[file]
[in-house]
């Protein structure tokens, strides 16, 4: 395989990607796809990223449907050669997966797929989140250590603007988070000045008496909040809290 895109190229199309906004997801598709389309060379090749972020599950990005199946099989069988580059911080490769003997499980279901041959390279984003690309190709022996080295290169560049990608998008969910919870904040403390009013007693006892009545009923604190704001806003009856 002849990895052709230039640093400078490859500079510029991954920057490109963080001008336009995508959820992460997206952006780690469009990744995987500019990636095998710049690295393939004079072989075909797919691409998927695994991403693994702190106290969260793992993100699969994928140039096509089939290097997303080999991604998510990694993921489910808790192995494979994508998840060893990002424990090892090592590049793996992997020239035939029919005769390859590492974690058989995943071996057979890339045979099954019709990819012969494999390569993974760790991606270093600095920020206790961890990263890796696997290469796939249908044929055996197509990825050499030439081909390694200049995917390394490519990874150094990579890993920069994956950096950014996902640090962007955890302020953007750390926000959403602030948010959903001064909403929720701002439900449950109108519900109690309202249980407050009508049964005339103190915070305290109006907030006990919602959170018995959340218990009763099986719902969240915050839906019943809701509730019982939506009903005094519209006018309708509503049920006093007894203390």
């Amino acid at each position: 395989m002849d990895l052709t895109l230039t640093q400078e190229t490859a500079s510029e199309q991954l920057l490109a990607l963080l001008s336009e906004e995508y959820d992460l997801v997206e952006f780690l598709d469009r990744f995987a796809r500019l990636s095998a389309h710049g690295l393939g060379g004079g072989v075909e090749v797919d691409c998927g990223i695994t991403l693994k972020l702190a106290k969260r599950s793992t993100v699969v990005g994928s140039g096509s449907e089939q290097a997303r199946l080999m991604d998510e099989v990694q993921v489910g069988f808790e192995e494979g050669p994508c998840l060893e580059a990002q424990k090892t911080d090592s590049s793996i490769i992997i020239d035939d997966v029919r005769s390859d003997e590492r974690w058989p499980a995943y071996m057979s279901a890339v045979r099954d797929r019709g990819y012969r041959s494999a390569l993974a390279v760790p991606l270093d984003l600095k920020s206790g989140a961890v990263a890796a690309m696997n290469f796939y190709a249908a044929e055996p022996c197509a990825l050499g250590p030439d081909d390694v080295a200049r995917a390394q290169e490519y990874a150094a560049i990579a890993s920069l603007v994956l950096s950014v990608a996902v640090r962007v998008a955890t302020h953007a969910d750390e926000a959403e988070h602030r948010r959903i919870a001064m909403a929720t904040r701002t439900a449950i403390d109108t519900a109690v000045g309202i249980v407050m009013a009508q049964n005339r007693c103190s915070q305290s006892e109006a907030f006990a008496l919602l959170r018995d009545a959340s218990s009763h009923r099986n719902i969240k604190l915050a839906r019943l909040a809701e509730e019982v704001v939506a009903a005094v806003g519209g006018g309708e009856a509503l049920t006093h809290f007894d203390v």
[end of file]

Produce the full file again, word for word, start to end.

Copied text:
[in-house]
């Protein structure tokens, strides 16, 4: 395989990607796809990223449907050669997966797929989140250590603007988070000045008496909040809290 895109190229199309906004997801598709389309060379090749972020599950990005199946099989069988580059911080490769003997499980279901041959390279984003690309190709022996080295290169560049990608998008969910919870904040403390009013007693006892009545009923604190704001806003009856 002849990895052709230039640093400078490859500079510029991954920057490109963080001008336009995508959820992460997206952006780690469009990744995987500019990636095998710049690295393939004079072989075909797919691409998927695994991403693994702190106290969260793992993100699969994928140039096509089939290097997303080999991604998510990694993921489910808790192995494979994508998840060893990002424990090892090592590049793996992997020239035939029919005769390859590492974690058989995943071996057979890339045979099954019709990819012969494999390569993974760790991606270093600095920020206790961890990263890796696997290469796939249908044929055996197509990825050499030439081909390694200049995917390394490519990874150094990579890993920069994956950096950014996902640090962007955890302020953007750390926000959403602030948010959903001064909403929720701002439900449950109108519900109690309202249980407050009508049964005339103190915070305290109006907030006990919602959170018995959340218990009763099986719902969240915050839906019943809701509730019982939506009903005094519209006018309708509503049920006093007894203390």
């Amino acid at each position: 395989m002849d990895l052709t895109l230039t640093q400078e190229t490859a500079s510029e199309q991954l920057l490109a990607l963080l001008s336009e906004e995508y959820d992460l997801v997206e952006f780690l598709d469009r990744f995987a796809r500019l990636s095998a389309h710049g690295l393939g060379g004079g072989v075909e090749v797919d691409c998927g990223i695994t991403l693994k972020l702190a106290k969260r599950s793992t993100v699969v990005g994928s140039g096509s449907e089939q290097a997303r199946l080999m991604d998510e099989v990694q993921v489910g069988f808790e192995e494979g050669p994508c998840l060893e580059a990002q424990k090892t911080d090592s590049s793996i490769i992997i020239d035939d997966v029919r005769s390859d003997e590492r974690w058989p499980a995943y071996m057979s279901a890339v045979r099954d797929r019709g990819y012969r041959s494999a390569l993974a390279v760790p991606l270093d984003l600095k920020s206790g989140a961890v990263a890796a690309m696997n290469f796939y190709a249908a044929e055996p022996c197509a990825l050499g250590p030439d081909d390694v080295a200049r995917a390394q290169e490519y990874a150094a560049i990579a890993s920069l603007v994956l950096s950014v990608a996902v640090r962007v998008a955890t302020h953007a969910d750390e926000a959403e988070h602030r948010r959903i919870a001064m909403a929720t904040r701002t439900a449950i403390d109108t519900a109690v000045g309202i249980v407050m009013a009508q049964n005339r007693c103190s915070q305290s006892e109006a907030f006990a008496l919602l959170r018995d009545a959340s218990s009763h009923r099986n719902i969240k604190l915050a839906r019943l909040a809701e509730e019982v704001v939506a009903a005094v806003g519209g006018g309708e009856a509503l049920t006093h809290f007894d203390v």